Tuesday, January 6, 2015

A Brunch To Kill For

John Cardillo, Florida businessman and former New York City police officer, posted a picture that was described as "deliberately provocative but wasn't meant as an actual threat."

Because, you know, this is a perfectly rational response to having one's breakfast interrupted.
Here's some context - Cardillo is photographed pointing a gun at the camera and telling people to move along because he's enjoying his breakfast. This is in reaction to #blackbrunch, a protest movement in which African-American protesters interrupt meals at upscale restaurants - "claim[ing] space in areas that are predominantly non-black."
Now, in Cardillo's defense, I find this a pretty eye-roll worthy form of protest myself. And I'm already a firm believer in the idea that public protest is the last resort of the politically powerless. I'm not convinced that the mainstream culture will lend any of their political clout just because someone decides to have a chant-in in a steakhouse somewhere.

But what Cardillo doesn't seem to understand is that the very idea that pointing a handgun at people who are simply being legally obnoxious is part of the whole situation being protested. I've had meals interrupted by dimwits before - it never occurred to me that if only I had a handgun, I'd show them how annoyed I was. In what world are firearms anything close to a proportionate response to having brunch disrupted? A world where the people being disruptive are black, apparently.

And that what lies at the heart of this whole thing. Cardillo is ex-NYPD, and he feels that the #blackbrunch protesters weren't sufficiently vocal about the shootings of NYPD officers. So he takes a picture of himself that places the viewer in the position of staring down the barrel of a gun. But he doesn't mean it as threatening. He just wants to provoke people with the idea that if they interrupted HIS breakfast, he just might consider that a shooting offense. Because apparently, that ranks up there with other reasons to shoot people.

The problem that people have with the killings of people like Eric Garner or Trayvon Martin (Remember him?) isn't simply that they were killed - it's specifically that they were killed while doing things that one wouldn't otherwise think rose to the level of a capital offense. Regardless of what one thinks of selling loose cigarettes, disobeying the directives of a police officer or walking around at night in a hoodie, these aren't the sorts of things that we normally understand should be met with lethal force, but were in the case of Black men.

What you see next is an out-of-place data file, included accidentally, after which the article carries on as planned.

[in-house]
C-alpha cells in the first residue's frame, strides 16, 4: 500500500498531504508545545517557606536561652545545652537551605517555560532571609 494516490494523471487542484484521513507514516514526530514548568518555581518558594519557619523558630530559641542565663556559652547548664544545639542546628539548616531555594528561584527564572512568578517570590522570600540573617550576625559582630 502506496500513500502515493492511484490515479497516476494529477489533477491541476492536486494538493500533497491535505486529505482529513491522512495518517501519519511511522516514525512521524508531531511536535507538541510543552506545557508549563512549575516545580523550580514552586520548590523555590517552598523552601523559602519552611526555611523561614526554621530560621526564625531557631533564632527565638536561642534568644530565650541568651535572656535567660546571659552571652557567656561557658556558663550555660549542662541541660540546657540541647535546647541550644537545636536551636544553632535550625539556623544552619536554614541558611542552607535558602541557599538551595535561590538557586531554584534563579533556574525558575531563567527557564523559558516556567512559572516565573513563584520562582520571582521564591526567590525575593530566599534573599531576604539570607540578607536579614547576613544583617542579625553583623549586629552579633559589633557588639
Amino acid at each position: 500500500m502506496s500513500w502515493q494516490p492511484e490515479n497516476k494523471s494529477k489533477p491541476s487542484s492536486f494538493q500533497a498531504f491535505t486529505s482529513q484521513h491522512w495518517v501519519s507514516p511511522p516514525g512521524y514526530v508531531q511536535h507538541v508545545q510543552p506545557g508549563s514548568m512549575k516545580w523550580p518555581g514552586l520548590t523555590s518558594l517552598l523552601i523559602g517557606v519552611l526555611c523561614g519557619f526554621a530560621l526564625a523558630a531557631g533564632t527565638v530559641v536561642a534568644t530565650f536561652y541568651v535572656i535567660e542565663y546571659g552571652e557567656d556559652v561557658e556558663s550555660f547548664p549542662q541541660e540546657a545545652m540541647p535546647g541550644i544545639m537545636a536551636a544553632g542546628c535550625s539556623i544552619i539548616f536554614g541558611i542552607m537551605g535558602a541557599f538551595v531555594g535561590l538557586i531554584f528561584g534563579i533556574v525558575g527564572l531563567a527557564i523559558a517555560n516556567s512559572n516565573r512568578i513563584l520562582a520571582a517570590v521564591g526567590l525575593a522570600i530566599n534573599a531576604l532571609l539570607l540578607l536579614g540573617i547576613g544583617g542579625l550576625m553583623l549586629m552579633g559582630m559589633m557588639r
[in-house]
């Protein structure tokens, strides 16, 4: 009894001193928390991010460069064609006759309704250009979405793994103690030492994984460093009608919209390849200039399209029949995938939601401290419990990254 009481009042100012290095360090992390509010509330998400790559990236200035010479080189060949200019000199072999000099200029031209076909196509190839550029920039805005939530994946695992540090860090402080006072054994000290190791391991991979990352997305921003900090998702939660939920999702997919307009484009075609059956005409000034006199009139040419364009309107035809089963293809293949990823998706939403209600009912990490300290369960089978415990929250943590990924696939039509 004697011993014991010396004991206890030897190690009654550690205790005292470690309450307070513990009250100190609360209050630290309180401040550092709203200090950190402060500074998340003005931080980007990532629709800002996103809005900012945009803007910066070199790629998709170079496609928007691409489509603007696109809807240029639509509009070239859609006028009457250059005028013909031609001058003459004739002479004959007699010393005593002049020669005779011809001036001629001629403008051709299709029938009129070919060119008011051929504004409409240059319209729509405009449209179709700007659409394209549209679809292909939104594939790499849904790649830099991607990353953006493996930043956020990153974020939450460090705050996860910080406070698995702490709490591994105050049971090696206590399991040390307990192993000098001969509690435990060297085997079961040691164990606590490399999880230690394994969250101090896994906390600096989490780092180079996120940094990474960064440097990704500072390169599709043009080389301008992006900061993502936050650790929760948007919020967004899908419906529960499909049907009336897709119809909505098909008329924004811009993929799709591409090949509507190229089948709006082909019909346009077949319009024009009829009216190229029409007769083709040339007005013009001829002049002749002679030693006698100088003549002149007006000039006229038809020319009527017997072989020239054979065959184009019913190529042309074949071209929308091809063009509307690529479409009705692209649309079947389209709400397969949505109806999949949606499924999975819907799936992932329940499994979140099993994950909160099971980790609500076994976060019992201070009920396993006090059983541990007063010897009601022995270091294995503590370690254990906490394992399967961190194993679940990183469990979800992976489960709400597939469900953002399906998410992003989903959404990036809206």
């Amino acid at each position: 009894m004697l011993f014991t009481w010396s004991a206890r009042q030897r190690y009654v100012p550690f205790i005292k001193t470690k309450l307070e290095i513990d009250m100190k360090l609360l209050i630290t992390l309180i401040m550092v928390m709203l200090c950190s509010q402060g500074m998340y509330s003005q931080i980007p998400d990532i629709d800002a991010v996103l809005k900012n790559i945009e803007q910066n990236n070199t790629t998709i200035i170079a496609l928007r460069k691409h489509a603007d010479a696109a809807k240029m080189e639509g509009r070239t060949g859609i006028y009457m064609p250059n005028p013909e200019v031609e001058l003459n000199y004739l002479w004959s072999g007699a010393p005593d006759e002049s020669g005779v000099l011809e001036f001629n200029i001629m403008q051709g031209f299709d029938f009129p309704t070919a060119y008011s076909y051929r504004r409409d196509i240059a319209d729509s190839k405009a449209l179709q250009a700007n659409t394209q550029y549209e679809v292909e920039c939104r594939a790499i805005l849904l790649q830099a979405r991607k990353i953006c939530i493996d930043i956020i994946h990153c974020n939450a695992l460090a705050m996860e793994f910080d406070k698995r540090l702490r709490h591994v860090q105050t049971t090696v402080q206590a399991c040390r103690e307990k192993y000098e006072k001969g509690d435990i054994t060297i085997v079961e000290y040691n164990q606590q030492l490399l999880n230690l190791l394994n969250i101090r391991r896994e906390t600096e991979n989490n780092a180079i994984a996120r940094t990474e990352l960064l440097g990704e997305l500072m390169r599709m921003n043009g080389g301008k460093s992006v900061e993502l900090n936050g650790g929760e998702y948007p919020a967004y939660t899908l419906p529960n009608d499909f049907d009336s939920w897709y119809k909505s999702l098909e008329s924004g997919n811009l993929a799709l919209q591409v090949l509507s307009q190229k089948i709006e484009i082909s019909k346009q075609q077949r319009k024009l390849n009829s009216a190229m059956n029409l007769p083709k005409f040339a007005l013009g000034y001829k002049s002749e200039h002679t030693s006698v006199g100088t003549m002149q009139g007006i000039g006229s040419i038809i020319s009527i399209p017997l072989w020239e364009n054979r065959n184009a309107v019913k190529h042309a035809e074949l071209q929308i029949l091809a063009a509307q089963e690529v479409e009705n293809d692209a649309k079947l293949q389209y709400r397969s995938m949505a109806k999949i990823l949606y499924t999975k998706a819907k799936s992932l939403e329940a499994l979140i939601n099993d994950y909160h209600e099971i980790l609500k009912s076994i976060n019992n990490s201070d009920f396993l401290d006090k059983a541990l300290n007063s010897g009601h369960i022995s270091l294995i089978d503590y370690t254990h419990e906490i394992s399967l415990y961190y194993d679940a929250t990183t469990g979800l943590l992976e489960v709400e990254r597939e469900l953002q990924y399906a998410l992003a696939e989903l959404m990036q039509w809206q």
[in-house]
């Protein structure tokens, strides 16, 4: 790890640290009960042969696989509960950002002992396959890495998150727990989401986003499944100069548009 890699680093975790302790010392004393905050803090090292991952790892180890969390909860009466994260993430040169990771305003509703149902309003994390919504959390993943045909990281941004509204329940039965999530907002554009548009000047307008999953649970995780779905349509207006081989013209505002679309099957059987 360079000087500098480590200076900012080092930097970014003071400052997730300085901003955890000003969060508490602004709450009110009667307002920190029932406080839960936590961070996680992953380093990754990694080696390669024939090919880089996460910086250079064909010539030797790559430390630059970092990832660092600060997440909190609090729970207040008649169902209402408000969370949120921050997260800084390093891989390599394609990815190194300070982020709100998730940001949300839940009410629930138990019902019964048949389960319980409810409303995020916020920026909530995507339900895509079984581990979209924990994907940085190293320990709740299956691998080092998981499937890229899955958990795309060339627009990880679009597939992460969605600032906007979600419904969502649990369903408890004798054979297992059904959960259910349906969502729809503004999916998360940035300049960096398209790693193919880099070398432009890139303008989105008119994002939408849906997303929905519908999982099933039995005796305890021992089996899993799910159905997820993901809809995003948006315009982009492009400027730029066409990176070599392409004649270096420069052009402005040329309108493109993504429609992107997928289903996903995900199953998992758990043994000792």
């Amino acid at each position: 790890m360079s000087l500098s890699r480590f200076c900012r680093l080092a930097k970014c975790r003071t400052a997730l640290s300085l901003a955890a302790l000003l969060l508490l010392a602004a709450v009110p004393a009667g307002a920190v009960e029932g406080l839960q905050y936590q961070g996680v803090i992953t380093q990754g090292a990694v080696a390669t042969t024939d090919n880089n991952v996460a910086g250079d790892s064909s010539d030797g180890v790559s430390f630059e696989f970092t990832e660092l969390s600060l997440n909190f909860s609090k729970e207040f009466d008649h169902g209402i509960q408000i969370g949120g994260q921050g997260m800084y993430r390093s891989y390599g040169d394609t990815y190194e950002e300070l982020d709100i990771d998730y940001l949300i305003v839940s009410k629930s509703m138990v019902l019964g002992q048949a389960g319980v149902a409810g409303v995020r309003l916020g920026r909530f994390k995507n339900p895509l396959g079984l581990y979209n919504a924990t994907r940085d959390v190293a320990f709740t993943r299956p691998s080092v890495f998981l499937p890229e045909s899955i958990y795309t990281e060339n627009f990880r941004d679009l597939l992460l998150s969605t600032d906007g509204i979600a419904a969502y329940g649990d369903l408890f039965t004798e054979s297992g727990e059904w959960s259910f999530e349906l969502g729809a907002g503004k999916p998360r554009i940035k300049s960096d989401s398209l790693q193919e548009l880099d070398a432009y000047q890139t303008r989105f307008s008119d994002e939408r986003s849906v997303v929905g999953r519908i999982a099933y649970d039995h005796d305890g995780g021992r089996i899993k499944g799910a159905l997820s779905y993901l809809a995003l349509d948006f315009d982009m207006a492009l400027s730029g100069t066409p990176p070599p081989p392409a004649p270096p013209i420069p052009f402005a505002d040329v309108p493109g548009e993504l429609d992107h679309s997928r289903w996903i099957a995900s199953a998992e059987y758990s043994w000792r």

Cardillo's irritation is understandable. Whether or not he takes the anger of people at police officers (and the NYPD) personally, I can sympathize with his feeling that police are being picked on while the literal crimes of others are being ignored by protesters who cannot, or will not understand. But the means of expressing that - by implying that protests should be met with lethal force simply confirms the very mindset that created the protests in the first place - that some of us live in a nation where being killed by members of the majority over trivialities is a realistic threat. Whether that's due to animosity, fear or thoughtlessness doesn't make it any less frightening or random. Especially in a nation with a history of sanctioning murder specifically as a means of enforcing a set of asymmetrical social mores. A history, I might add, that was a present-day reality for people who are still alive.

Of course, in situations like this, people will often call for a view of a larger picture, looking to portray themselves as unprejudiced or their detractors as biased. But that misses the entire point - that in the moment - it's not about the world as a whole. It's about us as individuals, the people who are like us and the people we like. Because that's who it's always about. Whether he meant to or not, Cardillo decided, in order to be provocative, to telegraph the idea that it was okay for people like him to shoot people like them. Not because they threatened him, but because for them to bother him is so unconscionable that violence just might be warranted. In the middle of a whole series of events that can be honestly interpreted as saying the exact same thing.

Those must have been some really amazing Eggs Benedict.

1 comment:

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